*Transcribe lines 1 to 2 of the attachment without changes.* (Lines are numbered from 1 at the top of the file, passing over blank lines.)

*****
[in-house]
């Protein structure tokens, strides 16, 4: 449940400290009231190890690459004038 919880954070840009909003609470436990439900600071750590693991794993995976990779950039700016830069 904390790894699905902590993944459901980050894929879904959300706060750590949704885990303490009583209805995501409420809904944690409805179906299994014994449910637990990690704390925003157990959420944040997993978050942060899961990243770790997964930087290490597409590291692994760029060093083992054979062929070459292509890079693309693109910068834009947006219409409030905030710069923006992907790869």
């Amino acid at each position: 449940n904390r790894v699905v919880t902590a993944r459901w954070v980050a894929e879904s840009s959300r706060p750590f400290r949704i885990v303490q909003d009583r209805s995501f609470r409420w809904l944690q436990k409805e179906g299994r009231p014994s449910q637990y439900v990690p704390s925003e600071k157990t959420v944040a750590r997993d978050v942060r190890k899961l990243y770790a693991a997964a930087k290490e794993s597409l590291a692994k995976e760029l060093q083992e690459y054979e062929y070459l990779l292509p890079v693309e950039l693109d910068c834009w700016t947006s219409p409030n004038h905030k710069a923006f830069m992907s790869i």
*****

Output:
[in-house]
């Protein structure tokens, strides 16, 4: 449940400290009231190890690459004038 919880954070840009909003609470436990439900600071750590693991794993995976990779950039700016830069 904390790894699905902590993944459901980050894929879904959300706060750590949704885990303490009583209805995501409420809904944690409805179906299994014994449910637990990690704390925003157990959420944040997993978050942060899961990243770790997964930087290490597409590291692994760029060093083992054979062929070459292509890079693309693109910068834009947006219409409030905030710069923006992907790869």